The 75th Line have one hit left - the Grenzers have two. Can another assault do it? Nope. The French are removed hors de combat.

It's a temporary respite for the gallant Grenz, though, as the 1/18 attack. The Grenzers are overwhelmed and the French take their objective.

As the battle ends the French have won conclusively - 6 victory points to 3. Erzherzog Helmut calls a general retreat, but Maladroit realises that his force is too exhausted to pursue. It has been a costly victory.

The rules used were an adaptation Neil Thomas' Napoleonic Wargaming rules and worked really well. The battle took two hours to reach a conclusion, and I feel gave a pretty good result. Some purists might not like the fact that a number of regiments hung in until the last man, but every single regiment passed its morale test when it lost its penultimate element. What I may do is add a negative 1 modifier to the morale test if the unit is down to one element, but as casualties reflect combat effectiveness, I'm not too concerned if single elements remain on table.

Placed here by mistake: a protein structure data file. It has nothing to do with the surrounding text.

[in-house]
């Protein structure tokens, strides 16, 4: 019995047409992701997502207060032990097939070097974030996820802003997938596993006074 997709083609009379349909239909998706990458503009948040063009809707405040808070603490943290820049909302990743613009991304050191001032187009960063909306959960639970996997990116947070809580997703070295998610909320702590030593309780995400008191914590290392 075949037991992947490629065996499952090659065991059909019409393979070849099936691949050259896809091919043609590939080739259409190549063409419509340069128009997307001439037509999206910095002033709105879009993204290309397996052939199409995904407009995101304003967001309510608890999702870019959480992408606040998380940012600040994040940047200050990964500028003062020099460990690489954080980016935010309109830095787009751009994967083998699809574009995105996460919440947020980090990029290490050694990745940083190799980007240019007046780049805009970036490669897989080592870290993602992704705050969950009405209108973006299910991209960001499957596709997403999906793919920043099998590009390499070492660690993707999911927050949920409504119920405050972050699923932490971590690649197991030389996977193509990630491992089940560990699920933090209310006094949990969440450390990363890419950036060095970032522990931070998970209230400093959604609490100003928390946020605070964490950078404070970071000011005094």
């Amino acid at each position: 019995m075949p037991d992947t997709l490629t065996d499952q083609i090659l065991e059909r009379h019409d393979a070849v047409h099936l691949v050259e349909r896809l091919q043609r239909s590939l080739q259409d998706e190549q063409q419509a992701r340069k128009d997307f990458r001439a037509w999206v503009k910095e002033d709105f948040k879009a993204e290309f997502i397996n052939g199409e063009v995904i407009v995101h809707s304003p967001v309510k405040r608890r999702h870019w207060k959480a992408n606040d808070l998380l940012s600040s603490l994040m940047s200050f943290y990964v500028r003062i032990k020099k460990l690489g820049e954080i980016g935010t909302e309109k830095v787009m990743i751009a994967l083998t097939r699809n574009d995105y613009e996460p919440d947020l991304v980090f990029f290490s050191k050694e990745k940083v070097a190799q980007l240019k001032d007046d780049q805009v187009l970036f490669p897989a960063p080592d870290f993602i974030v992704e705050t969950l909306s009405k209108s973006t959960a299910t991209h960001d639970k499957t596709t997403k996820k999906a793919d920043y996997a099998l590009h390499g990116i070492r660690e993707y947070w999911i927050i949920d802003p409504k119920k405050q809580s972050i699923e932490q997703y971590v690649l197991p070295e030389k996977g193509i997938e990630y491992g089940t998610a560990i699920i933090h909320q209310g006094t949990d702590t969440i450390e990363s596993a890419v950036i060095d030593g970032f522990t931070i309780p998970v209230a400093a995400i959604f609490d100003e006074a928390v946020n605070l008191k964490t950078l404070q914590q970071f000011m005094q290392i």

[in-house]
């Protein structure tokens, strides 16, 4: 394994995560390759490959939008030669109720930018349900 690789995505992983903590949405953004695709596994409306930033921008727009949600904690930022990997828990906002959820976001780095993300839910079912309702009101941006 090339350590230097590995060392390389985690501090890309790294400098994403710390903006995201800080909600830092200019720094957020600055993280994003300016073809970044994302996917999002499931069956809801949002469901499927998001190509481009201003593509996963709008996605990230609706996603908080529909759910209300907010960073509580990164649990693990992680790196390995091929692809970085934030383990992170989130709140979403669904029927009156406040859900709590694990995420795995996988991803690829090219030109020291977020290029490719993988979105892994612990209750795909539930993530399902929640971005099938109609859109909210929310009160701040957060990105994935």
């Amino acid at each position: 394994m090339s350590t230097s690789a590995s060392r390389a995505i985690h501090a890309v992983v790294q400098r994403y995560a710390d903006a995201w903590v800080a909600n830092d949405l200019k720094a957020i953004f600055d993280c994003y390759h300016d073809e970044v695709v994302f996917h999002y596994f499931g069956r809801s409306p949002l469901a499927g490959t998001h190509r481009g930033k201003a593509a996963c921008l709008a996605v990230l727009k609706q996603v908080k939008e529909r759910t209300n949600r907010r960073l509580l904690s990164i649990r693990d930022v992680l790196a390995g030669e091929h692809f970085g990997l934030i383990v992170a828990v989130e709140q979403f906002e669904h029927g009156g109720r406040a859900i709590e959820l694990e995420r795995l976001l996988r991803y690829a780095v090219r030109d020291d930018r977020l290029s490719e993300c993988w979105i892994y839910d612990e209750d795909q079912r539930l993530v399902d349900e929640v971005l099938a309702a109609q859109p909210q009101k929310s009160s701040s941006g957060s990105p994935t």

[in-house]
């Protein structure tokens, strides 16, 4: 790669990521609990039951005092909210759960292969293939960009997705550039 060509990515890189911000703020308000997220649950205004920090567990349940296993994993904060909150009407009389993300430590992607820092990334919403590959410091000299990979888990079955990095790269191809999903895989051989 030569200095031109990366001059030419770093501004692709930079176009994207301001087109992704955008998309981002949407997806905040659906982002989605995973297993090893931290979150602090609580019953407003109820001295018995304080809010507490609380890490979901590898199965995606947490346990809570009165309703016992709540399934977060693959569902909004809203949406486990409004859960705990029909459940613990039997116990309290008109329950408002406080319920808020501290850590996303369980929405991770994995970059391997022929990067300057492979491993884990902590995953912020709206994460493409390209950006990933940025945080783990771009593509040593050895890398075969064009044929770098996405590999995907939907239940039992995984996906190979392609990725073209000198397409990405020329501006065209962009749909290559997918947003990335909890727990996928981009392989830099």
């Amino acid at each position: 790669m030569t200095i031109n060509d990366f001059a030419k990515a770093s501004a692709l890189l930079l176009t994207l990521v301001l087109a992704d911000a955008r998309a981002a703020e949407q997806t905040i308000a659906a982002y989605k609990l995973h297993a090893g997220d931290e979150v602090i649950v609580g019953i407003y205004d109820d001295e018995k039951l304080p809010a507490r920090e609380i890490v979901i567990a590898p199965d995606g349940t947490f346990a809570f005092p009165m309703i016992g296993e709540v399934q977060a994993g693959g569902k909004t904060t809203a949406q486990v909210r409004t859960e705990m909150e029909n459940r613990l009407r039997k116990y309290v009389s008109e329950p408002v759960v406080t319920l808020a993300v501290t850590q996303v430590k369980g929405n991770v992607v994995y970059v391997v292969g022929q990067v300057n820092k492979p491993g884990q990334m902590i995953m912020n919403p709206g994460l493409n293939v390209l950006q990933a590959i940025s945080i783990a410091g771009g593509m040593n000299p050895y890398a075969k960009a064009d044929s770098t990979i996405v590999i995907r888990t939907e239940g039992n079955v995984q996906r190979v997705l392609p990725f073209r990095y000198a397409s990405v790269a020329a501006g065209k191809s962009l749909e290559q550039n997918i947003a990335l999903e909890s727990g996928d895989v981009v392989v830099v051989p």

Artillery is very powerful. But then I did try frontal assaults. I am going to reduce its save from shooting to 4-6 rather than 3-6, to weaken it a little. This game may have been better with just one gun a side - maybe 1 gun per 4 battalions would be a good ratio to go by.

The next game in the campaign will depend on what I have managed to paint up in the meantime, but will definitely see the French move further into Frankenberg. I have forces for Prince-Archbishop Klaus' men to paint, and am looking at getting a battlepack of Lancashire Games' Vendeeans to use as Frankenberg Republicans. That could be some fun games to join the narrative.

A thoroughly enjoyable solo game (my first in quite a while)


Battle of Beckstein set-up

A French Revolutionary force is pursuing an Austrian group that has pulled back from the Frech frontier into the realm of Frankenberg. The first town upon crossing the frontier is Beckstein, which just happens to be situated in between a woods and a wooded hill. Perfect for a rear-guard action.
This is the set up for this solo game.

The battlefield as seen from above. Beckstein is in the centre with the wooded hills to the right and just out of shot on the left is another wood.